Combining boards that are either totally identical, or differ only by preventing bus conflicts or inverting ROM select signals for different pinout ROMs is one thing, and I don't mind so much about that (although it would still be nice to list the different board types that this particular CRC of PRG came from, etc...)

However, some people have proposed things like getting rid of any notion of NROM and storing them as CNROM or GNROM or whatever. That's both incorrect, and saving space for no reason (i.e. just silly). Having one extra type doesn't hurt anything, and what about some odd/rare/badly written NROM game that writes to $8000+? The correct behavior is to ignore it, and you'd know that if you had it marked as NROM, rather than latching some bits for no reason (granted, the bits should do nothing if the emulator properly pages only the amount of memory indicated by the file info).


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PostPosted: Thu Jul 28, 2005 3:04 pm 
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I agree 100% with 'Guest'.

What's the point of keeping an exact format if we're not going to keep it exact. If we start omitting differences that (in the present) we feel are unimportant, we'll be repeatnig the whole iNES fiasco all over again.

Plus things can change. Despite the differences we see between MMC3 and MMC6 now, back in the day they didn't feel it important to distinguish between the two. Are you really suggesting we take that same road? That'll just cause more problems down the line.


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PostPosted: Thu Jul 28, 2005 4:12 pm 
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Great Hierophant wrote:
First of all, its VROM, not VRAM. Nintendo had some odd 28-pin 128x8 kilobit ROMs floating about and used the above configurations to use them instead of the more common 32-pin 128x8 kilobit ROMs. The TMNT boards are functionally identical, at least to the NES. Always pick the Nintendo board, no need to clutter up UNIF with weird, unnecessary board types.


First of all, excuse the typo :) About the number of pins, I was under the impression the PRG ROMs could have up to 128KB in a 28-pin chip whereas the CHR ROM could only have up to 64KB with a 28-pin due to the way it's generally wired. I suppose the board just wires it different than normal, I didn't look too close. Anyways back on topic, I also agree with 'Guest' about the board names and I intended to have the DB take both without hassle. I was more wondering about how deal with it on the other side, when a user (or emulator) is dealing with it.


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PostPosted: Wed Aug 24, 2005 4:50 pm 
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A little status update on the project for anyone that may care :P

I haven't had a ton of time to work on it, but it's coming along pretty good regardless. Most of the major functionality is done. It's down to mostly little things/polishing now. Some of the main things that still need to be done:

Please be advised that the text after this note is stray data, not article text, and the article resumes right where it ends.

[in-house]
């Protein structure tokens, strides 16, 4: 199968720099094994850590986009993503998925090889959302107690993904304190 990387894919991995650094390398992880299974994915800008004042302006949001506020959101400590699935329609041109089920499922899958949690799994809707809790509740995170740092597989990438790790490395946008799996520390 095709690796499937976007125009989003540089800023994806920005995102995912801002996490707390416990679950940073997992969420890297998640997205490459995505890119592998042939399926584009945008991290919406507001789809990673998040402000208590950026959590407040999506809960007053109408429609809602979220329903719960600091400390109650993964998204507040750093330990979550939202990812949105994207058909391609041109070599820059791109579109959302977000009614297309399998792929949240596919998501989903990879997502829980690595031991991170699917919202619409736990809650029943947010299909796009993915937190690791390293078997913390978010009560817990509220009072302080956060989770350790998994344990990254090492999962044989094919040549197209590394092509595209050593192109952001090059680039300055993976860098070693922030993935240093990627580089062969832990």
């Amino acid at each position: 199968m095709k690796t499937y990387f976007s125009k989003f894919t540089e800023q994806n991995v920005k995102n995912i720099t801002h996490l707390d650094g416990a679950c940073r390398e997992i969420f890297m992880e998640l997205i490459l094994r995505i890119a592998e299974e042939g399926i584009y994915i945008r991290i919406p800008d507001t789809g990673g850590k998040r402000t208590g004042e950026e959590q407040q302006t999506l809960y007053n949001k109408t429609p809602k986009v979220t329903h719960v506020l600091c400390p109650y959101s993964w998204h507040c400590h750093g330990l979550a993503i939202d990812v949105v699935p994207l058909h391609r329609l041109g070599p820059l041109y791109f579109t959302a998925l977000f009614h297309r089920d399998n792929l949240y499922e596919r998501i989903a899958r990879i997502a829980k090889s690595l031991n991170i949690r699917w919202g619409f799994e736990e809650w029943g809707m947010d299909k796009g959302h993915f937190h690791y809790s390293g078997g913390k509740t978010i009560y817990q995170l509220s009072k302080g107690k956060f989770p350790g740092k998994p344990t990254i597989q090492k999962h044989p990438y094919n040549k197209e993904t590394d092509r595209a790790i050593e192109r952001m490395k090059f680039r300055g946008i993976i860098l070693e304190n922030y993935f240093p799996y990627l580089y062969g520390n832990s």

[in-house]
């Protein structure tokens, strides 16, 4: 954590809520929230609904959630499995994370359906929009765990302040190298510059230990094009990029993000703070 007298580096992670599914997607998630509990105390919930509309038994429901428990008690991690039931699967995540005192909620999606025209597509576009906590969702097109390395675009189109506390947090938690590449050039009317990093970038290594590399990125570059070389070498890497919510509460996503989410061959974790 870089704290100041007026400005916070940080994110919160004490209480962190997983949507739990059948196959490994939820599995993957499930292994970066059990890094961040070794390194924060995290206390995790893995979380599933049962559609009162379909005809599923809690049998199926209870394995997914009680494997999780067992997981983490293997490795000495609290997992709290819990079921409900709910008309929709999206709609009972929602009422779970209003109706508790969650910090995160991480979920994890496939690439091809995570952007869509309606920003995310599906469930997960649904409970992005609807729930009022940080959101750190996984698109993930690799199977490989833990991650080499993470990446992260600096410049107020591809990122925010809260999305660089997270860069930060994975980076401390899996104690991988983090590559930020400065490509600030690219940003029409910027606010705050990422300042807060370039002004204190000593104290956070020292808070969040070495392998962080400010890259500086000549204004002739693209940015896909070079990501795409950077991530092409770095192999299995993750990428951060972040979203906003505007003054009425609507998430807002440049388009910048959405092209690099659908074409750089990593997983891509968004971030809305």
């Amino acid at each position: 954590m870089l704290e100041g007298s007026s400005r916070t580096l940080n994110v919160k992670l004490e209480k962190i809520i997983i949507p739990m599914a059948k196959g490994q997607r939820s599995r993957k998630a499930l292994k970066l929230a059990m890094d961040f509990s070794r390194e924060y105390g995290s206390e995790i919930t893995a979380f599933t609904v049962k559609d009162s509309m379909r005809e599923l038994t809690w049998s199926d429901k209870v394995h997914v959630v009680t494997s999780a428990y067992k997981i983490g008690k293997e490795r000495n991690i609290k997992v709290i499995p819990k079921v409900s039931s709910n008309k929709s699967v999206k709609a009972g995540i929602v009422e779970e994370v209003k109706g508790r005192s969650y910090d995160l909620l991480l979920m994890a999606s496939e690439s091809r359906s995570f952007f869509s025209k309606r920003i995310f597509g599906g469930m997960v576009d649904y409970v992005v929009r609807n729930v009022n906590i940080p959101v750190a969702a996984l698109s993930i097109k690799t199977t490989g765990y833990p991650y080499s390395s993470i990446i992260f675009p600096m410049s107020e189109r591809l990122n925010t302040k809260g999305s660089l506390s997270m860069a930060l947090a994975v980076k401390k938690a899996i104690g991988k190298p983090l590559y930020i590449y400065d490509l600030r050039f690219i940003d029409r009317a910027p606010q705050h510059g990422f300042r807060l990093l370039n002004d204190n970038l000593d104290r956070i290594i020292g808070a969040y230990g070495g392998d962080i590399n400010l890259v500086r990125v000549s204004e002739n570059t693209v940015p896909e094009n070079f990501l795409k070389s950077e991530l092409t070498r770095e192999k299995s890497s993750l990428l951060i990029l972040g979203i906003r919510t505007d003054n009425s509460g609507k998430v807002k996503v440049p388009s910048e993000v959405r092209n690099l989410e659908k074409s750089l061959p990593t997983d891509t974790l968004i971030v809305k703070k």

-Add UNIF read/write support. ATM, it only reads iNES files.

-Database file download. This feature will create a local copy of the DB, containing whatever data you specify. I'll keep the file format simple so it's easy for other programs to use.

-I still have to do the whole user registration/permissions junk.

-It doesn't really have proper support for PC10/VS systems yet, as in there are no means to add info about extra things like dip switches.

If I have time later tonight, I'll post the database table details. I think it's good where it's at, but I'd like some opinions on it.


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PostPosted: Thu Sep 22, 2005 3:17 pm 
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Well I finally got some time today to work on this and it's pretty much ready to go now. Still have plenty to do with it, but all the important stuff is done. Tonight hopefully I can go online with it and get some testing done. I still have a ton of entries to add, but I wont let that hold it back.

There is one thing however I'm unsure how to go about regarding board names. As it is now, your supposed to enter the entire board name as it appears. Most US boards have a common name plus a revision number. So when it comes to saving it to UNIF, it looks for a revision number and drops it. That's fine and all, but then there is everything else. For unlicensed games it will prepend "UNL-" to whatever was entered. For pirates/multi-carts I really have no idea, because it seems most do not even have board names and are just made up.

So I'm thinking I need to add an additional item for "UNIF board name" along with the real board name. Even for licensed games this may be necessary. Example, I have 2 Pinball carts. One is a normal NES-NROM-128-04 board. The other is the japanese glob-top board HVC-PN with a NES-JOINT CIC pass-thru thing. But if you were to use "HVC-PN" for the UNIF file, I don't think there is an emulator out there that will accept it.

One more thing, are there not any emulators out there that support Tengen,Color Dreams,AVE,Camerica,etc in UNIF form?


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PostPosted: Sun Oct 02, 2005 6:10 pm 
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Ok I finally got time to do some online testing for this thing with a friend and it seems to be good enough for a public beta. It still lacks some features like a downloadable DB, but that isn't neccessary at this time.

You will need Win2k or WinXP to run this. It hasn't been tested on 2K but it should work. It requires unicode support as well. My friend wasn't able to get unicode chars to display properly, I'm not really sure why, as his browser was able to display them.

And of course to be useful you will need to have some NES carts and the means to open them. I've got about 80 entries in so far, only about 120 to go :shock:

Go here for the download. There is a separate download for a couple dll's you may or may not need. See the readme for more info